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Mirror shots & how not to be a photographer

It all starts with an exquisite picture. The picture draws them in, gets inside the Reserved-for-WOW part of their brains and suddenly, they decide they're obsessed. After countless... minutes of browsing for more wondrous pictures, they come across THE ONE.

“Hey! I bet I could take a picture like that. I know just the place...”

And that's only the beginning. Armed with their very own DSLR camera, they hunt for their next meal, err, shot. The very first shot: Subject (self) behind the camera (pointed at the mirror) shot. Then it's straight to Facebook to establish their newfound photographer status by making that shot their profile picture. Running around the city looking for plausible subjects, the camera strap barely keeping the camera hanging around their neck (not for the attention of course, just for convenience), they look for The Perfect Shot, the next photo to upload to their (insert witty interpretation of photography) Album on Facebook.

The Special Effects
It doesn't take them very long (definitions of very long may vary) to realise that there are special effect functions in the camera. Thank God for preset Portrait, Landscape and all those other settings. Shutter Speed and Aperture are so HARD to use. How is a person supposed to remember whether increasing aperture makes the closer things more blurry or less blurry? And what is the difference between M and P or whatever they're called? It's all so complicated that one can hardly blame an Amateur Photographer for taking such a long time to figure out where the special effects menu was hidden (Manuals are for beginners who have no clue what to do or how to take a picture.) But, disregarding all of that their next obsession has already been spotted.

The Black and White Effect
“Everything looks so much more dramatic in black and white!!! Look at this one. And this one and this one and this one and this one... The Shadows, the way The Light adds Dimension to The Photo. I wanted people to be able to see the difference between the colour photo and the Black and White, so I took pictures in both. Look at this old swing... in colour it looks all meh, like nothing special right? But looks at this one! It totally looks like an old, broken-down swing in a deserted playground. And it definitely symbolises, like, nostalgia and a forgotten childhood and all that. I have to say it's one of my best shots ever.”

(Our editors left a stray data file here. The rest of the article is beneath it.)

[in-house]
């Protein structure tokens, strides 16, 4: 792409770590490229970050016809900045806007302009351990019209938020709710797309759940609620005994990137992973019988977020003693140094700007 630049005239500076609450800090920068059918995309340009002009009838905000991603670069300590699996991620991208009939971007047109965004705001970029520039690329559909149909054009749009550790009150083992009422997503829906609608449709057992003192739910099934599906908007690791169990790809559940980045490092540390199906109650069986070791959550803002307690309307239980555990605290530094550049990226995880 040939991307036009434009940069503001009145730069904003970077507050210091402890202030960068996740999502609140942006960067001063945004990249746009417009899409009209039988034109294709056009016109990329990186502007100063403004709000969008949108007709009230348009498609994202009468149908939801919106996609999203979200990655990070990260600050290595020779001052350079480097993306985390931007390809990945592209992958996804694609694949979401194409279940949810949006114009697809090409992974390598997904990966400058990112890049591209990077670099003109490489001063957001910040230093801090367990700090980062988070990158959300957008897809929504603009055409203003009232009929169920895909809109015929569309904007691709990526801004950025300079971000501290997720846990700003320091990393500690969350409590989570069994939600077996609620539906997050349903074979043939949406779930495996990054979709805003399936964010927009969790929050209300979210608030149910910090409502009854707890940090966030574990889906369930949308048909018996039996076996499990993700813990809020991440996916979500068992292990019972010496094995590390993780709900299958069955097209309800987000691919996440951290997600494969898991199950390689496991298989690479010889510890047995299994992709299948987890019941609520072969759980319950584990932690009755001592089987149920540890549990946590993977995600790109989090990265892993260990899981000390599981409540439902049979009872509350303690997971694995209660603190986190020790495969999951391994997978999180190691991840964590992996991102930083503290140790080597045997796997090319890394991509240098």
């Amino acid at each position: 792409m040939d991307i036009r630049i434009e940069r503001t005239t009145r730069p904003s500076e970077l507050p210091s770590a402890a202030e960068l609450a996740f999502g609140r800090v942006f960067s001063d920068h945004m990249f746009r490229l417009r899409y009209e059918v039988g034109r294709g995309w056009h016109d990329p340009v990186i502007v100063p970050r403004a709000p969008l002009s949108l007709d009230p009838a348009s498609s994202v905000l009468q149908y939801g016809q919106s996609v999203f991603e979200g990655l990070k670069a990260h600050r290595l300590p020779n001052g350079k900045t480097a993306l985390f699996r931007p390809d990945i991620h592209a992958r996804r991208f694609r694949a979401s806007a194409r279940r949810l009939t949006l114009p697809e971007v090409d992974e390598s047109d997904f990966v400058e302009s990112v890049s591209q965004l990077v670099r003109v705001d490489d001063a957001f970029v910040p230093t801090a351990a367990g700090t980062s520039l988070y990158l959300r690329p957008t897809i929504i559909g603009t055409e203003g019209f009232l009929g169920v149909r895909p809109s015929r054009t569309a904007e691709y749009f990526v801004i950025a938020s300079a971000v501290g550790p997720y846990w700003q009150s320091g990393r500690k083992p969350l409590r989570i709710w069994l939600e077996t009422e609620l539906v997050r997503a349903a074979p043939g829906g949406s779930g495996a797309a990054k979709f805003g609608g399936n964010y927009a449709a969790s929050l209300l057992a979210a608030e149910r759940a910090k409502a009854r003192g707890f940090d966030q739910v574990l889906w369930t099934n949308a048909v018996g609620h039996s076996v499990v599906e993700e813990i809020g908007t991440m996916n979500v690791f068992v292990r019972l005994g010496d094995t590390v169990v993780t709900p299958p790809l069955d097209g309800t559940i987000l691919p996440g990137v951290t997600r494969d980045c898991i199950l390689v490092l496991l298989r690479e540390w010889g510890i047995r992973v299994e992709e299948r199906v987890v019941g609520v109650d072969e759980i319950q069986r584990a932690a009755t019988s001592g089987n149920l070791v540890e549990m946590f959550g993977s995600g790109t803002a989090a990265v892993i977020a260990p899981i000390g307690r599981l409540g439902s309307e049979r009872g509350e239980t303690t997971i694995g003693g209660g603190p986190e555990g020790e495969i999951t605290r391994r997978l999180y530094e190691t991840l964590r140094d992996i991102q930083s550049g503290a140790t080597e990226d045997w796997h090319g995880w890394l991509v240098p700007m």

Err... right. But hey, every photographer has to start somewhere right? So that when they can actually call themselves amateur photographers, they have something to laugh and feel embarrassed about. It's all part of the initiation. Unless you're one of Those Amateur Photographers who get bored after a while... letting the lens collect dust in a corner of your closet. Then you're deplorable and we've got nothing left to say to you.

Sifana Sohail

The author is a photographer unextraordinaire who has passed this phase already. Or so she hopes.


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The anti-hero we all loved

“The charm of fame is so great that we like every object to which it is attached, even death.”- Blaise Pascal

On a beautiful morning in first day of spring, Humayun Faridee passed away at his home in Dhanmondi. You might remember this man as Kaan Kaata Romjan from Shongshoptok, as the gangster disguised as Hitler from Dhurto Ui, or as the villain from Bhangoner Shobdo Shuni; for the man was loved for his villainous antagonist roles.

Yes, he was that evil man who always tried to kill the hero but still ended up more famous than the hero himself. People flocked to the movies to see him, the villain, rather than the movie itself. What more can you expect from a man who dedicated more than half his life to acting?

But he wasn't only an actor; he was also a writer and director, with his works ranging from theatric plays to television dramas and cinemas. This writer admits to having very little knowledge when it comes to the Bangladeshi Film Industry, but even she knew who this man was.

His first real stage performance as a professional actor was in 1978 in Shakuntala Tokkhok and he never needed to look back. He was famous for his versatility and the creativity with which he took mundane characters to greater heights.

The last few months of his life had him suffering from lung disease and physical weakness. He was admitted to the hospital a few days before his death and later discharged. Even though he was a man loved by the masses, he was thought to have been a lonely man. He left behind a grieving daughter and a mournful country and is now at rest at the Mirpur Intellectuals' Graveyard.

By Neshmeen Faatimah



 

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